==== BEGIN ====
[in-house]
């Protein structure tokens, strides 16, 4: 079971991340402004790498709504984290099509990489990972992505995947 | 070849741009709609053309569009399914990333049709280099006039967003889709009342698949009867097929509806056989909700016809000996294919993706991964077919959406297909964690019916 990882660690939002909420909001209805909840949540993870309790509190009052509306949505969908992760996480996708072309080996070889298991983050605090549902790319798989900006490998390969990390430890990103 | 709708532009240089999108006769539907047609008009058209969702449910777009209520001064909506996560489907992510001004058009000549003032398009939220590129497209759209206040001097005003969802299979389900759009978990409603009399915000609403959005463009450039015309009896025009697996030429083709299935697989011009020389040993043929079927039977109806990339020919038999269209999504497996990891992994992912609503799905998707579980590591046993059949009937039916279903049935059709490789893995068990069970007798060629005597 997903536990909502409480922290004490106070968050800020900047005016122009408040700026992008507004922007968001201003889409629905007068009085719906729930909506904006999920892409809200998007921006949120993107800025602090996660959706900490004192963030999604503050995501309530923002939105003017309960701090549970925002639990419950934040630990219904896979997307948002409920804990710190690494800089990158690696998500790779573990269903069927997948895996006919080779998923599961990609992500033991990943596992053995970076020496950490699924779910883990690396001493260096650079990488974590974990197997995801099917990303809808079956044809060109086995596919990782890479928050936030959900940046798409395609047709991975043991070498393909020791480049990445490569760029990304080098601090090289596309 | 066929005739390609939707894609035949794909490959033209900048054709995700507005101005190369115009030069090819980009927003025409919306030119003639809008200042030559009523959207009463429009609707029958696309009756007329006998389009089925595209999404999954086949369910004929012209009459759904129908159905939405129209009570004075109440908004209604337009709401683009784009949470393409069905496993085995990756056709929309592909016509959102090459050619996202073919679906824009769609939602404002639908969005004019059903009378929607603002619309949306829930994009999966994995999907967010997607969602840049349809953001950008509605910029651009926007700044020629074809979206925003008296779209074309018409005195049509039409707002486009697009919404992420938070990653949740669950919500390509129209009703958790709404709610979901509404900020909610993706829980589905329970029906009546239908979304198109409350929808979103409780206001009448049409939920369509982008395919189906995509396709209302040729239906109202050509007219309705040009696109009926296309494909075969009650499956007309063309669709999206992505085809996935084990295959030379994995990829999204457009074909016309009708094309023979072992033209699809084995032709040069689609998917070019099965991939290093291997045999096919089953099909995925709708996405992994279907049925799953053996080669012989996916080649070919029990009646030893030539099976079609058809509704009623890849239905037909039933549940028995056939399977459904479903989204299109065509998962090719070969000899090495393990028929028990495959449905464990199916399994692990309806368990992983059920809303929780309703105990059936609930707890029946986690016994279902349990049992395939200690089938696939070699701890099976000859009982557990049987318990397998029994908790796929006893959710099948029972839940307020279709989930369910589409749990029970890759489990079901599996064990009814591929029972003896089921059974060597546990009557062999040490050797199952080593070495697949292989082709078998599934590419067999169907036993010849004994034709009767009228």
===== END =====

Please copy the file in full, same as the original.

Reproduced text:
[in-house]
């Protein structure tokens, strides 16, 4: 079971991340402004790498709504984290099509990489990972992505995947 | 070849741009709609053309569009399914990333049709280099006039967003889709009342698949009867097929509806056989909700016809000996294919993706991964077919959406297909964690019916 990882660690939002909420909001209805909840949540993870309790509190009052509306949505969908992760996480996708072309080996070889298991983050605090549902790319798989900006490998390969990390430890990103 | 709708532009240089999108006769539907047609008009058209969702449910777009209520001064909506996560489907992510001004058009000549003032398009939220590129497209759209206040001097005003969802299979389900759009978990409603009399915000609403959005463009450039015309009896025009697996030429083709299935697989011009020389040993043929079927039977109806990339020919038999269209999504497996990891992994992912609503799905998707579980590591046993059949009937039916279903049935059709490789893995068990069970007798060629005597 997903536990909502409480922290004490106070968050800020900047005016122009408040700026992008507004922007968001201003889409629905007068009085719906729930909506904006999920892409809200998007921006949120993107800025602090996660959706900490004192963030999604503050995501309530923002939105003017309960701090549970925002639990419950934040630990219904896979997307948002409920804990710190690494800089990158690696998500790779573990269903069927997948895996006919080779998923599961990609992500033991990943596992053995970076020496950490699924779910883990690396001493260096650079990488974590974990197997995801099917990303809808079956044809060109086995596919990782890479928050936030959900940046798409395609047709991975043991070498393909020791480049990445490569760029990304080098601090090289596309 | 066929005739390609939707894609035949794909490959033209900048054709995700507005101005190369115009030069090819980009927003025409919306030119003639809008200042030559009523959207009463429009609707029958696309009756007329006998389009089925595209999404999954086949369910004929012209009459759904129908159905939405129209009570004075109440908004209604337009709401683009784009949470393409069905496993085995990756056709929309592909016509959102090459050619996202073919679906824009769609939602404002639908969005004019059903009378929607603002619309949306829930994009999966994995999907967010997607969602840049349809953001950008509605910029651009926007700044020629074809979206925003008296779209074309018409005195049509039409707002486009697009919404992420938070990653949740669950919500390509129209009703958790709404709610979901509404900020909610993706829980589905329970029906009546239908979304198109409350929808979103409780206001009448049409939920369509982008395919189906995509396709209302040729239906109202050509007219309705040009696109009926296309494909075969009650499956007309063309669709999206992505085809996935084990295959030379994995990829999204457009074909016309009708094309023979072992033209699809084995032709040069689609998917070019099965991939290093291997045999096919089953099909995925709708996405992994279907049925799953053996080669012989996916080649070919029990009646030893030539099976079609058809509704009623890849239905037909039933549940028995056939399977459904479903989204299109065509998962090719070969000899090495393990028929028990495959449905464990199916399994692990309806368990992983059920809303929780309703105990059936609930707890029946986690016994279902349990049992395939200690089938696939070699701890099976000859009982557990049987318990397998029994908790796929006893959710099948029972839940307020279709989930369910589409749990029970890759489990079901599996064990009814591929029972003896089921059974060597546990009557062999040490050797199952080593070495697949292989082709078998599934590419067999169907036993010849004994034709009767009228």